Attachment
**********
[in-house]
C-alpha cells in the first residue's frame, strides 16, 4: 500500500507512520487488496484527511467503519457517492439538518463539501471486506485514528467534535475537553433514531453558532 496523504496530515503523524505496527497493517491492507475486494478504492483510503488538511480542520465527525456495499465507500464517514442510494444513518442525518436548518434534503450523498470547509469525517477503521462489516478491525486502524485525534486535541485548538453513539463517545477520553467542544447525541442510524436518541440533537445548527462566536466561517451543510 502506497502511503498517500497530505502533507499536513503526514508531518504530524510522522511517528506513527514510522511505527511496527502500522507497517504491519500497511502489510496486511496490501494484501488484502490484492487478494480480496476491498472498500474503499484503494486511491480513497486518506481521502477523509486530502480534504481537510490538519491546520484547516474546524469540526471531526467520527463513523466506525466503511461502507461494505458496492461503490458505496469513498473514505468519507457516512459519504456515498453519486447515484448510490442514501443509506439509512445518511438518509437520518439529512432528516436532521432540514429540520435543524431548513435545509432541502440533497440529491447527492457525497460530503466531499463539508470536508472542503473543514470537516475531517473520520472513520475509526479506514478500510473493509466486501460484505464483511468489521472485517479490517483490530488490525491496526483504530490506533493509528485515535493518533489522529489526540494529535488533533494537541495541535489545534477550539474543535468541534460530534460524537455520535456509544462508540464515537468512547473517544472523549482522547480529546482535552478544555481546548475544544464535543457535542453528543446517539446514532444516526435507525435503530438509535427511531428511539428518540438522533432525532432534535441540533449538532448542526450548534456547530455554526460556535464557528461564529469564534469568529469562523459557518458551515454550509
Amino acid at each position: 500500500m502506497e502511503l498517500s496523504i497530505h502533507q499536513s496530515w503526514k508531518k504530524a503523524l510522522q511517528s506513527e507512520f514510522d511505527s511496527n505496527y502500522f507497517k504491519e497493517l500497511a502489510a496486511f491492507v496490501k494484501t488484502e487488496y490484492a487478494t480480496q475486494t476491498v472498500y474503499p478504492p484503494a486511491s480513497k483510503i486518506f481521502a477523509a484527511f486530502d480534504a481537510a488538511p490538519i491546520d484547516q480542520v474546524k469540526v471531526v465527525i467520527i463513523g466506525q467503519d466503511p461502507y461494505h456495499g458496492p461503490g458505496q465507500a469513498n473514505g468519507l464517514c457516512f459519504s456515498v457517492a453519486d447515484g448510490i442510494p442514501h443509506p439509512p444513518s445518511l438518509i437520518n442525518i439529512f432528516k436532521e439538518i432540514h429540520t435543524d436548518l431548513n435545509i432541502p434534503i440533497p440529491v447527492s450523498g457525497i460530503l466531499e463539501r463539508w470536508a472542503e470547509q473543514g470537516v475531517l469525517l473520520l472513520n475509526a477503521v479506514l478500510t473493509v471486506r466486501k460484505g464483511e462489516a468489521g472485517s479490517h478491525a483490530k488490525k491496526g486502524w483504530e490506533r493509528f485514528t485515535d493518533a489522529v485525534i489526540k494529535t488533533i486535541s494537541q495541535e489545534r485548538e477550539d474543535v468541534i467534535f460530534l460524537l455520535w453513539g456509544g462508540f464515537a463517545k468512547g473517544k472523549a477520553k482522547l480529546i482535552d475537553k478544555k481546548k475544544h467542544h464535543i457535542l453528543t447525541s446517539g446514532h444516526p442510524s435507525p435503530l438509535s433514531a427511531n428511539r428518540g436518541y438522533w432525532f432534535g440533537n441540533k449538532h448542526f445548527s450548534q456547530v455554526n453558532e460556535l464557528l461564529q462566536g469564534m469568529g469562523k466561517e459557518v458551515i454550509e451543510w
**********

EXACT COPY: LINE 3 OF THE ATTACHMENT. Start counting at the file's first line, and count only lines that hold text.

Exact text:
Amino acid at each position: 500500500m502506497e502511503l498517500s496523504i497530505h502533507q499536513s496530515w503526514k508531518k504530524a503523524l510522522q511517528s506513527e507512520f514510522d511505527s511496527n505496527y502500522f507497517k504491519e497493517l500497511a502489510a496486511f491492507v496490501k494484501t488484502e487488496y490484492a487478494t480480496q475486494t476491498v472498500y474503499p478504492p484503494a486511491s480513497k483510503i486518506f481521502a477523509a484527511f486530502d480534504a481537510a488538511p490538519i491546520d484547516q480542520v474546524k469540526v471531526v465527525i467520527i463513523g466506525q467503519d466503511p461502507y461494505h456495499g458496492p461503490g458505496q465507500a469513498n473514505g468519507l464517514c457516512f459519504s456515498v457517492a453519486d447515484g448510490i442510494p442514501h443509506p439509512p444513518s445518511l438518509i437520518n442525518i439529512f432528516k436532521e439538518i432540514h429540520t435543524d436548518l431548513n435545509i432541502p434534503i440533497p440529491v447527492s450523498g457525497i460530503l466531499e463539501r463539508w470536508a472542503e470547509q473543514g470537516v475531517l469525517l473520520l472513520n475509526a477503521v479506514l478500510t473493509v471486506r466486501k460484505g464483511e462489516a468489521g472485517s479490517h478491525a483490530k488490525k491496526g486502524w483504530e490506533r493509528f485514528t485515535d493518533a489522529v485525534i489526540k494529535t488533533i486535541s494537541q495541535e489545534r485548538e477550539d474543535v468541534i467534535f460530534l460524537l455520535w453513539g456509544g462508540f464515537a463517545k468512547g473517544k472523549a477520553k482522547l480529546i482535552d475537553k478544555k481546548k475544544h467542544h464535543i457535542l453528543t447525541s446517539g446514532h444516526p442510524s435507525p435503530l438509535s433514531a427511531n428511539r428518540g436518541y438522533w432525532f432534535g440533537n441540533k449538532h448542526f445548527s450548534q456547530v455554526n453558532e460556535l464557528l461564529q462566536g469564534m469568529g469562523k466561517e459557518v458551515i454550509e451543510w